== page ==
Brand equity. Brand awareness. Brand image. These are all economic terms that overlap, exist in a nebulous world and don’t directly impact the bean-counters. But as the media world has grown over the last half century, so has the understanding and belief in things like advertising, marketing and, of course, branding. Business executives figured out early on that separating oneself, especially in a saturated marketplace, could be the difference between success and failure.
And so things like tag lines — “I’m loving it” or “We pick you up” — and brand logos are born. Volvo being known for having safe cars or Chick-Fil-A known for it’s Sunday beliefs have been interwoven into the fabric of those corporate cultures.
But a company’s logo is still the most recognizable, most direct way to separate yourself from your competitors. The NFL is no different. And since Athlon Sports has been producing the best looking magazine on newsstands for the better part of five decades, we feel qualified to analyze all 32 NFL team logos for 2013.
And I turned our graphic design guru and Art Director Matt Taliaferro loose on the current roster of NFL logos and here is what he came up with:
What other franchise, company or corporate entity in general has gotten more mileage out of a simple star? If it ain't broke (and if it's immediately identifiable) ...
Quite frankly, I don't care whether the universities of Georgia or Grambling or the NFL's Titletown bunch was the first to it (so save me your history lesson), the classic oblong "G" is timeless regardless of team.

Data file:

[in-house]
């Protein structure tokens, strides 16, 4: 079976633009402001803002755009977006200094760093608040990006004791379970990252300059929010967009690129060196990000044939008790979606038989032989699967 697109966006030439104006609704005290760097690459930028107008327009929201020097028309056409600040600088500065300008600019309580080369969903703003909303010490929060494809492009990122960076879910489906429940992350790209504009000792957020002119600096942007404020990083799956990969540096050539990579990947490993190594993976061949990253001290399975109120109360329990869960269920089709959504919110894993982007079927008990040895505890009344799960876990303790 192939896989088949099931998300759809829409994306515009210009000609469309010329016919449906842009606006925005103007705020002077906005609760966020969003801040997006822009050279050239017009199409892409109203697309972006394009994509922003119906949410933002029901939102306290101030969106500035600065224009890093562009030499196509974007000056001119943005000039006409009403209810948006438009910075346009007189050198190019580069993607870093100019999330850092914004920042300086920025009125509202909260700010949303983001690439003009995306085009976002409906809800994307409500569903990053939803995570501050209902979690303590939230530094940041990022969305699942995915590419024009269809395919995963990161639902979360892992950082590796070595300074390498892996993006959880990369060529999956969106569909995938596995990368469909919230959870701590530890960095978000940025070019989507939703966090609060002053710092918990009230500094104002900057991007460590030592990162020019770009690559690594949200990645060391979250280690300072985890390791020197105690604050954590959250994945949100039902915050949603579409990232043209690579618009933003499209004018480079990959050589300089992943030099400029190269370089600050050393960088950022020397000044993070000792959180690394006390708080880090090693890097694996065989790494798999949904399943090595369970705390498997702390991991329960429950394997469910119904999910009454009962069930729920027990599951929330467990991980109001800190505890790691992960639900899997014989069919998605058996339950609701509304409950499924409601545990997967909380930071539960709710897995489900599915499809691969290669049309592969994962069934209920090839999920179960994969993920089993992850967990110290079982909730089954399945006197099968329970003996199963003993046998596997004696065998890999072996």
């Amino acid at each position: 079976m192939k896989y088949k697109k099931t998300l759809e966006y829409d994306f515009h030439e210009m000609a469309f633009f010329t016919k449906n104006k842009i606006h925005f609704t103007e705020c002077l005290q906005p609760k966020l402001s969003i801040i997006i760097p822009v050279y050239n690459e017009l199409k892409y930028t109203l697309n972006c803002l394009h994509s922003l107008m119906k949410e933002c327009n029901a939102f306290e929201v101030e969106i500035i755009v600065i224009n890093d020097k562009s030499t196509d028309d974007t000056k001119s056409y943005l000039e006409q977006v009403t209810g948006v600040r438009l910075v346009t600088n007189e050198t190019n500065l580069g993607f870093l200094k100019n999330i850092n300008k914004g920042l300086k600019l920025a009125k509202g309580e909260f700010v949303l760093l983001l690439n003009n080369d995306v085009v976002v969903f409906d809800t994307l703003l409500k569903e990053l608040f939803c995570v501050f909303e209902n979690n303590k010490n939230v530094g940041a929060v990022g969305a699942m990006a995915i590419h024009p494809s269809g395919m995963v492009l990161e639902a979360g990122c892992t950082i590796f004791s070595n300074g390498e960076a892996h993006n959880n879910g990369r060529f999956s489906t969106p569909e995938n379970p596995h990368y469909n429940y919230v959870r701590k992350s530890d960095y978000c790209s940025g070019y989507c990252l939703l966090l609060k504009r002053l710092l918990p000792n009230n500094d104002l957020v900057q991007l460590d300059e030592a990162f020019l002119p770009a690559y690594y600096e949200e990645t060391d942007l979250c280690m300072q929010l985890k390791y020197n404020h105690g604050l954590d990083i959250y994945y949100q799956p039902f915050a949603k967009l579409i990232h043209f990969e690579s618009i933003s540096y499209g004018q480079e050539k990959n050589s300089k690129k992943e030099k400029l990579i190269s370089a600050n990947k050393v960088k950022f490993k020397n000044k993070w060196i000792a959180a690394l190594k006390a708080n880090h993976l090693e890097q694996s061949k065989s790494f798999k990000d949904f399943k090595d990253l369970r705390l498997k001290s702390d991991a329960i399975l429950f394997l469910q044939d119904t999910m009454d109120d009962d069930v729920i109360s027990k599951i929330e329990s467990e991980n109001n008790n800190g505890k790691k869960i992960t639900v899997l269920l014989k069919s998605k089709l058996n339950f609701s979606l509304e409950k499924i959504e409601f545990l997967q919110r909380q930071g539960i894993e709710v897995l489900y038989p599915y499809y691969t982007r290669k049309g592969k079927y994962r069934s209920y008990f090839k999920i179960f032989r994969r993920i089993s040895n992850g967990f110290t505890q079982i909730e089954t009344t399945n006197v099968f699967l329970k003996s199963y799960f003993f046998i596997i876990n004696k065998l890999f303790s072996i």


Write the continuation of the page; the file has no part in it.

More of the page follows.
The brilliance of this logo lies in how it combines the arrowhead with a rather unique, yet vinatage, font (as logos go, anyway). These "old school" logos fit well with the proud, "old school" fanbases.
The most successful NFL brands are represented by a singular, unmistakably unambiguous logo. The horseshoe personifies that.
San Fran's old "circle logo" needed some refreshing, and when that came to pass a few years ago it was handled with as much elegance as I can imagine. Yeah, I just used the word "elegance" in relation to a football team.
Ever notice the Cincinnati Reds have basically the same logo? The differing color schemes help mask that truth. Hey, go with what works.
The fleur-de-lis encapsulates what the city of New Orleans — and the franchise name "Saints" — is all about. An otherwise simple design that marries a team to a region is typically a winner.
Bold, block lettering portrays the idea of "giant" without getting literal. I'm a sucker for their unis, too.
Is there another logo that incorporates the feel of a fanchise's locale better than Houston's? And with such direct simplicity? The steer, the star, just the right amount of "mod." Answer: I don't think so.
The marriage of logo and fanbase is no stronger anywhere in the NFL as it is in Oakland ... and in the end that's the most important thing, right?
An historic logo whose significance lies as much in the industrial world as the sporting realm. That in itself makes up for the rather bland imagery.
Detroit's lion was redesigned by using just the right amount of contemporary touch. No overdoing things here. Well done.